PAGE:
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Tag Archive | "Paul Schrier"

Man takes own life after setting fire to home


 

This pole barn was completely destroyed in a suspicious fire Friday morning, May 18, 2018. Post photo by J. Reed

by Judy Reed

When Paul Schrier visited Bliss-Witters & Pike Funeral home last Friday morning, he walked by a man sitting in his vehicle with the window down and gave him a friendly hello. He doesn’t remember if the man responded.

“I may have been the last person to talk to him,” said Schrier.

When he finished his business at the funeral home, Schrier noticed the man was still there in the parking lot as he headed over to Elmwood Cemetery to dig more holes for the Avenue of Flags. About 10 minutes later, Schrier heard a gunshot. When he looked to see what was going on, he saw the flashing lights of police at the funeral home. And then he heard another shot. What Schrier didn’t know was that this was the tragic end of the search for Bruce Bott, the 71-year-old Algoma Township man who had set his house on fire and burned his property earlier that morning, before ending his life in the parking lot of the funeral home.

A fire was set by the homeowner in the basement of this home on Algoma Ave. Post photo by J. Reed.

It started early Friday morning, May 18. According to Algoma Township Fire Chief Troy Guerra, they were toned out at 6:48 a.m. to a structure fire at 12131 Algoma Ave, between 14 and 15 Mile Roads. When they arrived on scene, they found the basement of the home on fire, as well as the pole barn. He said they sent out a second alarm on the pole barn fire to call in more aid.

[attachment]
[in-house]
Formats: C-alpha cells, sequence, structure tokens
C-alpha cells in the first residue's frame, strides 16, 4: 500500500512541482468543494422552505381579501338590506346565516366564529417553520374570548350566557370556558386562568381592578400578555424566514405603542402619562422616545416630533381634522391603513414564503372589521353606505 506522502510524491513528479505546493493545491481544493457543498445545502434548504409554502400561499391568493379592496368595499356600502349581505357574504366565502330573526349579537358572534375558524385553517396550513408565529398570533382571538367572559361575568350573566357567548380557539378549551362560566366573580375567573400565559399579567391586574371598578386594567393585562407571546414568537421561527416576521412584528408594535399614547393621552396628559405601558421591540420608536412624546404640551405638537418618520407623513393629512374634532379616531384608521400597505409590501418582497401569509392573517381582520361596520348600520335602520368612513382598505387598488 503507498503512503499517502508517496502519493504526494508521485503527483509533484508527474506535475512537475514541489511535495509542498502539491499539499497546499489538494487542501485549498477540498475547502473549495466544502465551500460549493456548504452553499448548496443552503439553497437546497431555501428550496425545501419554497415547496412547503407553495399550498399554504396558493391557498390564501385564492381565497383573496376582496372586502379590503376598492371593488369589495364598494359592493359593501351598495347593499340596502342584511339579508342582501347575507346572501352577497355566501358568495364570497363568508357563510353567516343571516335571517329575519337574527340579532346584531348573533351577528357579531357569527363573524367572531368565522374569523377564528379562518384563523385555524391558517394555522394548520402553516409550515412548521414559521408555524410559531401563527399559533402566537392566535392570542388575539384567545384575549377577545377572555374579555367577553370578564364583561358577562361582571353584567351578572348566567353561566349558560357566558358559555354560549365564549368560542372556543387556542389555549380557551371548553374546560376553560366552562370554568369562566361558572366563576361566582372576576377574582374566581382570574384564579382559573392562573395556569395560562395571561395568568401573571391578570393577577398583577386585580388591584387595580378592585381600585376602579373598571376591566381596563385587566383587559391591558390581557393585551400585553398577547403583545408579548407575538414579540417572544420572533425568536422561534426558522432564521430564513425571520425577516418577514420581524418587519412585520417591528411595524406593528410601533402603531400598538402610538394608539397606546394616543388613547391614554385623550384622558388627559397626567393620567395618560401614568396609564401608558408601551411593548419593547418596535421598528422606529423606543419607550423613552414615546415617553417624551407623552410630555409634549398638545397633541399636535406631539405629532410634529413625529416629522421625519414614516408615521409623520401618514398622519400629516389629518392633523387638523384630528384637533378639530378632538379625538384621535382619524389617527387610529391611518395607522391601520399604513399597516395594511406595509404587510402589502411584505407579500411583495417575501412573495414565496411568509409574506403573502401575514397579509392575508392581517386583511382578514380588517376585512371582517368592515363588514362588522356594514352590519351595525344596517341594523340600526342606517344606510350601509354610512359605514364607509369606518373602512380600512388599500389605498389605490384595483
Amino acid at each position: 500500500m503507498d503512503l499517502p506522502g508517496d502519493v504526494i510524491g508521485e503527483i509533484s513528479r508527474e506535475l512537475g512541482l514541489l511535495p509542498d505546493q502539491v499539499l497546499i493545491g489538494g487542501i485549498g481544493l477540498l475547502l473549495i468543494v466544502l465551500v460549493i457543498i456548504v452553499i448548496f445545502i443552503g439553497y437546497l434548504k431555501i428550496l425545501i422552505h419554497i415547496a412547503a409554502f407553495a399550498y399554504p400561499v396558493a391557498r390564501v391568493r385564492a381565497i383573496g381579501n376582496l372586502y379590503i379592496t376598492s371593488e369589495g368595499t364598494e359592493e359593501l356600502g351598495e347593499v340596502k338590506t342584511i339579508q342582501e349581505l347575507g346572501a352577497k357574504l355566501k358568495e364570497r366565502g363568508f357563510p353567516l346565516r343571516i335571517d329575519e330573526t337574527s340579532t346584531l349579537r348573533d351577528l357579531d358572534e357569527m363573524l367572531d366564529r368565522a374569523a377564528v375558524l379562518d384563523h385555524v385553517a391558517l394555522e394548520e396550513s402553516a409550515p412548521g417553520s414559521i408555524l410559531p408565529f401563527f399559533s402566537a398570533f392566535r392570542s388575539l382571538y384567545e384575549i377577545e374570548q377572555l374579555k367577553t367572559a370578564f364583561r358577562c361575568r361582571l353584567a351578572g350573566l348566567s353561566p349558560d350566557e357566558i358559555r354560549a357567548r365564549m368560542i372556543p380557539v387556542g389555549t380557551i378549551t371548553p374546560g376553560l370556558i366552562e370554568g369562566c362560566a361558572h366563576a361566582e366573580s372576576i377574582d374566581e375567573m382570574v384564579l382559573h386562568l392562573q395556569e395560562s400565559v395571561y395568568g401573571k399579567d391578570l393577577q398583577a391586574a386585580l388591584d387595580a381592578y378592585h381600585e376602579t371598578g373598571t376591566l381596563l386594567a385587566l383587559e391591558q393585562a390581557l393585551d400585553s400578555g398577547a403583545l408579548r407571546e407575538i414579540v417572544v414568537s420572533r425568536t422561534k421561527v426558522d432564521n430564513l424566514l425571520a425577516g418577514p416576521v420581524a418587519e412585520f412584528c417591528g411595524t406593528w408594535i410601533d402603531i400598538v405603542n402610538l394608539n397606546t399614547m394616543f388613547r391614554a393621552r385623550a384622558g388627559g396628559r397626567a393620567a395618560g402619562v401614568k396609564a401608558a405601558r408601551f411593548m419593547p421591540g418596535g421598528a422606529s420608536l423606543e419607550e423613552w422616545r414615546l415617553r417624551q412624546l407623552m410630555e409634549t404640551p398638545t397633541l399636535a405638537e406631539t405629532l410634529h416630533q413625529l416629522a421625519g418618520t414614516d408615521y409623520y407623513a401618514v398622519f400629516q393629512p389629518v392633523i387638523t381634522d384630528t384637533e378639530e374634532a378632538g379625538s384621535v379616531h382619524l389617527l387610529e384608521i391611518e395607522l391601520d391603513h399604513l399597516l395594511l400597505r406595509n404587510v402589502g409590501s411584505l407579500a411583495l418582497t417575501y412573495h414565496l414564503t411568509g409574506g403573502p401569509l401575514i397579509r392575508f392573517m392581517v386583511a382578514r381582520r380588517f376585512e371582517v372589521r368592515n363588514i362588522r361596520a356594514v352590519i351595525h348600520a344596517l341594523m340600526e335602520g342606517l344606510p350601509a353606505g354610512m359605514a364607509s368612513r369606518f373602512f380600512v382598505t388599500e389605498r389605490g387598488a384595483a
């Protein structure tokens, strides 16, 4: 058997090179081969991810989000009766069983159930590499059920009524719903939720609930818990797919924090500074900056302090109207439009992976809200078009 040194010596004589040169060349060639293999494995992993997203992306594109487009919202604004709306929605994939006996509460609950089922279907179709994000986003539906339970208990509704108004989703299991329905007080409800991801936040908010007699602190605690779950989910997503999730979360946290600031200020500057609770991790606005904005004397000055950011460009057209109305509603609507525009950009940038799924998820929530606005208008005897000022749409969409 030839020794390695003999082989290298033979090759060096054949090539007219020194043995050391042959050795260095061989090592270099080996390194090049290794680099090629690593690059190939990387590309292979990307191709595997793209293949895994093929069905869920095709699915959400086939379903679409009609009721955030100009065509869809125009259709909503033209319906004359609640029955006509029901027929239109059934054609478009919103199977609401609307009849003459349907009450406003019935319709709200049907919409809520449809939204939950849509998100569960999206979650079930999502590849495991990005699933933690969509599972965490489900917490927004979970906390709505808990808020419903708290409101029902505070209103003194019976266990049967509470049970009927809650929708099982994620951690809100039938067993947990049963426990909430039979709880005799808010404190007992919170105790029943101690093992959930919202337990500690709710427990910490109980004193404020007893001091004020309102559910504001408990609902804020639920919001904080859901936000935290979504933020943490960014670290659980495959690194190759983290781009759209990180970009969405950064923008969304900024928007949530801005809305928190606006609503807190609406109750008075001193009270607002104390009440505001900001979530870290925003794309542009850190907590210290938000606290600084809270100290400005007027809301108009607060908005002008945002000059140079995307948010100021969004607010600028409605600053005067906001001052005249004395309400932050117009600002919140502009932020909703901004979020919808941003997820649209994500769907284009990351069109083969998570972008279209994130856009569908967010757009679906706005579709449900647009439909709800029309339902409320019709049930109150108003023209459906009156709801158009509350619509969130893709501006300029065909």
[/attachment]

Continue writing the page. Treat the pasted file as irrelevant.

Guerra said they didn’t find anyone inside the home.

The fire also spread to a small shed behind the home, which was extinguished. The pole barn was destroyed.

The fire was deemed suspicious, and while firefighters from multiple fire departments battled the blazes, and the Michigan State Police investigated the fire, the Kent County Sheriff Department followed up on information they were given about a contentious divorce, in case the fire was deemed arson. The divorce between Bott and his wife was finalized April 30. So police began to search for Bott.

This shed near the home was also burned in the fire May 18. Post photo by J. Reed.

At approximately 9:30 a.m. the Kent County Sheriff Office received a call from Bliss-Witters & Pike funeral home in the 13000 block of Northland Dr NE. The caller reported a suspicious person who had just arrived at their facility. Dispatchers learned that Bott was sitting in his vehicle in the parking lot after dropping off a last will and testament to the funeral home.

The man was still sitting in his vehicle when officers arrived, but as deputies approached, they saw him shoot himself with a handgun. No shots were fired by responding deputies.

Bott was safely transported to Spectrum Butterworth with life threatening injuries. Shortly after 1:00 p.m., he was pronounced dead by medical staff at Spectrum Butterworth.

There were no injuries to the man’s ex-wife, who was not living at the home at the time of the fire.

 

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A way to remember: the Avenue of Flags


The Avenue of Flags lines the road through Elmwood Cemetery, a reminder of many of the veterans that have served over the years. Post photo by J. Reed.

By Judy Reed